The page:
The Franco-Italian romance — starring Mario Draghi and Emmanuel Macron, once Europe’s power couple — is over.
And the end of the glorious but short-lived love affair could not have come at a more perilous moment for Europe. The stakes for a well-functioning Franco-Italian axis are as high as they can get amid darkening clouds over Europe’s economies that have been battered by soaring energy costs, sky-high inflation and the war in Ukraine.
But the new sheriff in town — Italy’s far-right leader Giorgia Meloni — has a long track record of anti-French positions and her nationalist and conservative background couldn’t be more different from that of French President Emmanuel Macron.
“There is an Italian issue,” said one French official. “The only credible approach is not to blacklist [Italy] — we adopt a more transactional approach.”
The two leaders faced off in Rome in an unplanned meeting Sunday evening, in what was Meloni’s first rendezvous with a world leader since her appointment as prime minister. Looking over St Peter’s dome, from a luxury hotel suite on Rome’s Janiculum hill, on a clear, warm autumn night, the two antagonists in chief attempted to find common ground.
They spoke on a terrazza at the Gran Meliá hotel for an hour and ten minutes, in English, with no advisors or ministers by their side, covering a range of topics including the energy crisis, the war in Ukraine, and the management of migration flows. Talks were “open and frank” but also “demanding,” an Elysée official said. During the meeting, Macron invited Meloni to an official visit to Paris. Meloni’s office later said that they agreed “to continue a collaboration on big common challenges at the European level while respecting each other’s national interests.”
French government sources are less sure of a collaborative future. French officials believe cooperation between the two countries will now be done on a case by case basis. “We are not going to pretend that Italy does not exist,” the French official quoted above said. “We have maintained relations with Trump, it is with the country and not the person that we have relations with.”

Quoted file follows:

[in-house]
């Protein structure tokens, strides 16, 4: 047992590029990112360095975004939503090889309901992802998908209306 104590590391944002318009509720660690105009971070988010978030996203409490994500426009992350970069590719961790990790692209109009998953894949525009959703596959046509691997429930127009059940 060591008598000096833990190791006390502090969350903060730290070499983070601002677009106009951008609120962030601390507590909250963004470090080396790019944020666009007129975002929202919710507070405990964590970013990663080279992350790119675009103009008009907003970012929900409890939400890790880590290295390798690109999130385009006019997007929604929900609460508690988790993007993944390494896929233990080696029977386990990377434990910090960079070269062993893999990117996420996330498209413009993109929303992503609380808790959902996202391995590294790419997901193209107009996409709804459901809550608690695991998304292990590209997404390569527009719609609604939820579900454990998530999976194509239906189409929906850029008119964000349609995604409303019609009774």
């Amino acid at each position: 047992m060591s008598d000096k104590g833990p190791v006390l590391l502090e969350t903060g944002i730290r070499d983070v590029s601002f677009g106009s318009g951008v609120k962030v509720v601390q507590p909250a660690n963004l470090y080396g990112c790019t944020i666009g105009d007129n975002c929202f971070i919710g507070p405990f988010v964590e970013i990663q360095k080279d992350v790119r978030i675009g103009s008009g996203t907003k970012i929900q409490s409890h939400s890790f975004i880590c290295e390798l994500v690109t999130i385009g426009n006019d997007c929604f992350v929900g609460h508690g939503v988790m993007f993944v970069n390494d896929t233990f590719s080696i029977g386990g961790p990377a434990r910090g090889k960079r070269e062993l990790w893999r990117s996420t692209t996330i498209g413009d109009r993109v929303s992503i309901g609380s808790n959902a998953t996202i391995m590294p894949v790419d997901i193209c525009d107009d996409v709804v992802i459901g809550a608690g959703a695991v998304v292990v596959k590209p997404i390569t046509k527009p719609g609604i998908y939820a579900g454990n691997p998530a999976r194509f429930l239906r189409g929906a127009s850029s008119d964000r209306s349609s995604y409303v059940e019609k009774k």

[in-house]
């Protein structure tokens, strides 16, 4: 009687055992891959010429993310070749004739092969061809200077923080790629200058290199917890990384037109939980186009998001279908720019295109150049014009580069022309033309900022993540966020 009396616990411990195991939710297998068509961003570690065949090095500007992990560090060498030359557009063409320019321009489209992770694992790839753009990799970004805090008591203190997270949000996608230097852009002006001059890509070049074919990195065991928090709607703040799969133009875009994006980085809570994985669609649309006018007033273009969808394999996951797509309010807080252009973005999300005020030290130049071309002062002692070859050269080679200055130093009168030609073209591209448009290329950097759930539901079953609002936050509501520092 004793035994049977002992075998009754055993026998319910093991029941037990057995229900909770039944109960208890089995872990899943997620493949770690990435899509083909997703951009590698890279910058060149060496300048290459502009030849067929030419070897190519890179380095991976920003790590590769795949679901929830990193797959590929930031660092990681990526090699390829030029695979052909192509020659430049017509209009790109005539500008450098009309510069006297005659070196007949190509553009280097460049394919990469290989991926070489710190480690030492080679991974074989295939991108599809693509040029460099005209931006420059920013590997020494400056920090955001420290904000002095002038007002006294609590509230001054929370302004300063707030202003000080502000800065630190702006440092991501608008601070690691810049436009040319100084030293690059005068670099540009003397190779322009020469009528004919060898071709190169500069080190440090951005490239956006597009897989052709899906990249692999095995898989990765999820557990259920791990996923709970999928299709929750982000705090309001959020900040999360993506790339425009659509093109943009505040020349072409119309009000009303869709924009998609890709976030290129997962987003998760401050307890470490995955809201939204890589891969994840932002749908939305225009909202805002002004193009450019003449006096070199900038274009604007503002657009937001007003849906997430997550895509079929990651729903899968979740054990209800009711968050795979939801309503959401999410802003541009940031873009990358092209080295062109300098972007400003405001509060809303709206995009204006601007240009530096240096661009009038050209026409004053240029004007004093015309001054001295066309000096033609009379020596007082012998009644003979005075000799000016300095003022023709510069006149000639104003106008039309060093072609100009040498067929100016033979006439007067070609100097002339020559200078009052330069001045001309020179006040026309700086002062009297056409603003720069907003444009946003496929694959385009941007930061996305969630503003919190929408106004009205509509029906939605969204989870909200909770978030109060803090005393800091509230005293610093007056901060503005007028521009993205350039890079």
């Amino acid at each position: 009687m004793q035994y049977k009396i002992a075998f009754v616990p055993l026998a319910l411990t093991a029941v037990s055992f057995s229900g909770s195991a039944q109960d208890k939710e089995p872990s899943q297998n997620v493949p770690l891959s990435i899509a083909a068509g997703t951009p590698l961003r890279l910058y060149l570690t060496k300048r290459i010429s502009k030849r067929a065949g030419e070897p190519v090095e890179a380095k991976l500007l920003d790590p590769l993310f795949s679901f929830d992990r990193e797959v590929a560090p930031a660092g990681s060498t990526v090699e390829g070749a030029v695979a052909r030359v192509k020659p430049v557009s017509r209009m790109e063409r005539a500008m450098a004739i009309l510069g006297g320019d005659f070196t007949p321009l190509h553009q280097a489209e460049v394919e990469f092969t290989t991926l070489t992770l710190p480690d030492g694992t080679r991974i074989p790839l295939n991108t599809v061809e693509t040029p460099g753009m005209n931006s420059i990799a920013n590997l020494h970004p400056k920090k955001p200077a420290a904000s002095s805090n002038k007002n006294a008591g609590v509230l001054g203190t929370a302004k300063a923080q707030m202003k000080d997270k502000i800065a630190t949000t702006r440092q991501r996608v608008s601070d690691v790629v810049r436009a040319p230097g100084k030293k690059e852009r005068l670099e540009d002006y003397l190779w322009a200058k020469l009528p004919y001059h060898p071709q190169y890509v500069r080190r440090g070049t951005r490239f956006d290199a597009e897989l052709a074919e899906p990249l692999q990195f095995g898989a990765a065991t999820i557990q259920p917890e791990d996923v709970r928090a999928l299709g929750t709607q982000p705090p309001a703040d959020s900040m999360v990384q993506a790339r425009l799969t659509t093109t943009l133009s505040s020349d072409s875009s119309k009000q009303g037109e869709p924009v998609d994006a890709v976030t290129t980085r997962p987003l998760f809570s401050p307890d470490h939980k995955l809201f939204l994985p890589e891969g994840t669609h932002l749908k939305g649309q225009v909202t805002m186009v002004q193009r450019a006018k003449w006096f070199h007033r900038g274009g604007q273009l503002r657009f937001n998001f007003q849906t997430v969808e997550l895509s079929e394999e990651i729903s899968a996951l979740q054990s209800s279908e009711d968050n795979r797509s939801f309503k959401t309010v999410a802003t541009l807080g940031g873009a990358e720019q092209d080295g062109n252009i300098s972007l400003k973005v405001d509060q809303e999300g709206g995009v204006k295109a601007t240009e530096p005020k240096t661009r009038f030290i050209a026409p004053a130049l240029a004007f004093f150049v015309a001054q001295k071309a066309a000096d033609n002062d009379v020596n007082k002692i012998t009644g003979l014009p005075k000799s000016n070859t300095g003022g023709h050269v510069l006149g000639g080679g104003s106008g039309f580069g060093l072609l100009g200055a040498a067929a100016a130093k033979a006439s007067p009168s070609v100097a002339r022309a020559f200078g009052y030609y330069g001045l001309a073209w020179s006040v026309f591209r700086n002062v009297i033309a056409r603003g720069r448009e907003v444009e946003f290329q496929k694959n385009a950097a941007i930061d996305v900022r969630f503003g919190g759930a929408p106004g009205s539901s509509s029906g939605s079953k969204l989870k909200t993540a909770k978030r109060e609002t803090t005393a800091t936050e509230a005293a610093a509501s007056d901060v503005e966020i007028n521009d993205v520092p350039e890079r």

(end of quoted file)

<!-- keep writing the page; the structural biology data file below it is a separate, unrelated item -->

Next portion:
A French minister told POLITICO that Paris and Rome could have a common agenda when it comes to support for Ukraine, the energy crisis, and industrial cooperation, but predicted some clashes on civil rights and migration. “Of course it is complicated, because we do not agree on values, but at the same time we are obliged to work on the war in Ukraine and on certain subjects,” the minister said.
The same French minister acknowledged that French plans to include abortion in the EU charter of fundamental rights might also face Meloni’s opposition.
According to three French officials, including Jean-Louis Bourlanges, president of the foreign committee of France’s National Assembly, the major bone of contention will be migration, one of the topics discussed during the Rome meeting. “It is not an easy situation, it is not easy to find the right line, but we have to find it,” the minister said.
Under Draghi, France and Italy worked hand in hand on key files such as capping energy prices and the upcoming reform of EU’s spending rules. Franco-Italian cooperation might be even more crucial as the Paris-Berlin relationship deteriorates. The EU faces a leadership vacuum which the Draghi-Macron duo filled successfully for a time.